NFL Players: ‘Does this New Uniform Make Me Look Fat?’

NFL linemen aren't as thrilled about the league's new skintight duds than some of their more svelte teammates.

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Mike Lawrie / Getty Images

NEW YORK, NY - APRIL 03: The new Tennessee Titans, Chicago Bears and Jacksonville Jaguars jerseys are displayed during the unveiling by Nike as they begin their partnership with the NFL at Steiner Studios on April 3, 2012 in New York City.

Sometimes, even athletes have fat days. And those days are only increasing for larger NFL players thanks to Nike’s new uniforms. All 32 NFL teams adopted the form-fitting uniforms this year, but it seems that some of the less svelte players are uncomfortable in the skintight gear.

“I hate them. They are built for thin guys,” Alex Boone, a 300-pound starting guard for the San Francisco 49ers, told the Wall Street Journal. “It makes me look like I have big old love handles.”

Boone recalled that his wife once joked that the new uniform makes it look like he “ate a small baby.”

(PHOTOS: The NFL’s New Uniforms)

Although Nike claims the body-contouring material has four-way stretch and a lighter weight, the shrink-wrap fit may be more suited to slimmer players — kickers and wide receivers and the like — than to heftier linemen.

“I don’t really care for the new jerseys,” Terrence Cody, a 349-pound defensive lineman for the Baltimore Ravens, told the Journal. “I feel like they should put different material in for the big guys.”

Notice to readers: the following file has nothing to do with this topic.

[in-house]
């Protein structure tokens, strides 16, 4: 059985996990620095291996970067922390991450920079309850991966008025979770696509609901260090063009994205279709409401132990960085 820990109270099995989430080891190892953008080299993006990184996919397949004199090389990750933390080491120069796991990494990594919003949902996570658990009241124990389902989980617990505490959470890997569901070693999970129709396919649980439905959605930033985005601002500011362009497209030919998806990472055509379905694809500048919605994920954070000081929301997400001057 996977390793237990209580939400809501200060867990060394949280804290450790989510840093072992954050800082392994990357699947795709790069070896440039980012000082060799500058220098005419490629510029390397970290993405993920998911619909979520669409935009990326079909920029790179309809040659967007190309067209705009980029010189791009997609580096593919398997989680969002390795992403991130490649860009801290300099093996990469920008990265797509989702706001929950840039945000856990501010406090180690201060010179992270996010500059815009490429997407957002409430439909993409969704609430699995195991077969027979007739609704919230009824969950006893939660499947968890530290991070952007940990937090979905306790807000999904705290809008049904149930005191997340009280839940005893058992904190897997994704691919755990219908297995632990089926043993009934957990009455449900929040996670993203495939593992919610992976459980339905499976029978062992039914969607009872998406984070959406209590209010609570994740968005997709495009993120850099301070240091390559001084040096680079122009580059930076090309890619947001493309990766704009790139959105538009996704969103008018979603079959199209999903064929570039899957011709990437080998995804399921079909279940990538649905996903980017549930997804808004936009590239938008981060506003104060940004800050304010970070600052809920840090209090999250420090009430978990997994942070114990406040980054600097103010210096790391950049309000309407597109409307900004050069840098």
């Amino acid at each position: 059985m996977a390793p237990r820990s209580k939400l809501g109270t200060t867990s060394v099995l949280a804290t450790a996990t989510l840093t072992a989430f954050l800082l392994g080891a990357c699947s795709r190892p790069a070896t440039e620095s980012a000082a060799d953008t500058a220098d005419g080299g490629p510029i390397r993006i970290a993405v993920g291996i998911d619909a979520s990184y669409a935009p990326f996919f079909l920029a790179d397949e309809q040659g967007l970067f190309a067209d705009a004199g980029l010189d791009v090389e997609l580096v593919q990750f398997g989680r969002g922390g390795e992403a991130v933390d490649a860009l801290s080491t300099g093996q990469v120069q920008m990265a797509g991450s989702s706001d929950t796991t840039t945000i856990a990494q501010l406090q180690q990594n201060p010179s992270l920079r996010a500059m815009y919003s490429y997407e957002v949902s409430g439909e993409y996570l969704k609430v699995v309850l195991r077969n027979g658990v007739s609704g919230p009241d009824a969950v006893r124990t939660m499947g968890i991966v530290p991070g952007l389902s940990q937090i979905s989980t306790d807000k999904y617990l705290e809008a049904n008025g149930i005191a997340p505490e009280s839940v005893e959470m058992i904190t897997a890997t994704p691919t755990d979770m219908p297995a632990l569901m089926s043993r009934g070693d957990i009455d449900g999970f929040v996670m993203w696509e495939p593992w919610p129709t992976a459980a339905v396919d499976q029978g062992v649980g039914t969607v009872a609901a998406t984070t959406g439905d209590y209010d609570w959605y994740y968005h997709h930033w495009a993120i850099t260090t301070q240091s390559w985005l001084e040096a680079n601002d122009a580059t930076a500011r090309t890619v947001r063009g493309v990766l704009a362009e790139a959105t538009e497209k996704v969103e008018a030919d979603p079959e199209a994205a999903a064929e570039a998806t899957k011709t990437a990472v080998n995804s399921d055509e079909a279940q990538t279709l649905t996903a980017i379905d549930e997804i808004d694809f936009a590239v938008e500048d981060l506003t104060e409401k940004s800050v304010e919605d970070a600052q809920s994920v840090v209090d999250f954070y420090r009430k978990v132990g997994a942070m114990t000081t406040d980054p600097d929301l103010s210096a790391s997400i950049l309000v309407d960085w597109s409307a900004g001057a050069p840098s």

For its part, Nike insists the uniforms come in a variety of sizes and cuts that can suit players of various shapes. But Cody says the uniform constricts when it gets wet and rides up his body throughout games. And some NFL defenders say the sleeker uniforms offer less material for linemen to grab when they’re trying to keep a hand on their opponent.

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Other players say that the uniform’s detractors should be less concerned with appearances.  Baltimore’s 334-pound lineman Ramon Harewood told  the Journal that complainers just “like to look pretty.”

“They say you have to look good to play good—I don’t believe that,” Harewood said.

Still, for players topping 300 pounds, it is probably safe to say that an overly snug fit makes for genuine fashion victims. Leonard Davis, San Francisco’s 6-foot-6, 355-pound offensive guard, said his jersey often un-tucks in games “and I don’t even play that much.”